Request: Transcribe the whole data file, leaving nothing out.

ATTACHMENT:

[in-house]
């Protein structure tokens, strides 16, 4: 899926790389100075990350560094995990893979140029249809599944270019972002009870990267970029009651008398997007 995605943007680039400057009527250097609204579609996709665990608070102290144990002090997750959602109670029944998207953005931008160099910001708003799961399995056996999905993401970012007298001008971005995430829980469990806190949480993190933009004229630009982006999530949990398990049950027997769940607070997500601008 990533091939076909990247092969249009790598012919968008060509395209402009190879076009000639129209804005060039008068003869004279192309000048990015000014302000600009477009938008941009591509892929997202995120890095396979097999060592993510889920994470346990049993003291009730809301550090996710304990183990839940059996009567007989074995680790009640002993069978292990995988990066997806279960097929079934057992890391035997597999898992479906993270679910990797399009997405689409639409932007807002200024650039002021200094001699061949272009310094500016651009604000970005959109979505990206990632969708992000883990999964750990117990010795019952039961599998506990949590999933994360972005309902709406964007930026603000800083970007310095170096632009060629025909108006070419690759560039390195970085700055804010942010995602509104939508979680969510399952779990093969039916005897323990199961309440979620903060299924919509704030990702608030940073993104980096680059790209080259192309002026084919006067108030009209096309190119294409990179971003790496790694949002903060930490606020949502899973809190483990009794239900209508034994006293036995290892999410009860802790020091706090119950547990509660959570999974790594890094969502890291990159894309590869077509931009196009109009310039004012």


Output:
[in-house]
């Protein structure tokens, strides 16, 4: 899926790389100075990350560094995990893979140029249809599944270019972002009870990267970029009651008398997007 995605943007680039400057009527250097609204579609996709665990608070102290144990002090997750959602109670029944998207953005931008160099910001708003799961399995056996999905993401970012007298001008971005995430829980469990806190949480993190933009004229630009982006999530949990398990049950027997769940607070997500601008 990533091939076909990247092969249009790598012919968008060509395209402009190879076009000639129209804005060039008068003869004279192309000048990015000014302000600009477009938008941009591509892929997202995120890095396979097999060592993510889920994470346990049993003291009730809301550090996710304990183990839940059996009567007989074995680790009640002993069978292990995988990066997806279960097929079934057992890391035997597999898992479906993270679910990797399009997405689409639409932007807002200024650039002021200094001699061949272009310094500016651009604000970005959109979505990206990632969708992000883990999964750990117990010795019952039961599998506990949590999933994360972005309902709406964007930026603000800083970007310095170096632009060629025909108006070419690759560039390195970085700055804010942010995602509104939508979680969510399952779990093969039916005897323990199961309440979620903060299924919509704030990702608030940073993104980096680059790209080259192309002026084919006067108030009209096309190119294409990179971003790496790694949002903060930490606020949502899973809190483990009794239900209508034994006293036995290892999410009860802790020091706090119950547990509660959570999974790594890094969502890291990159894309590869077509931009196009109009310039004012």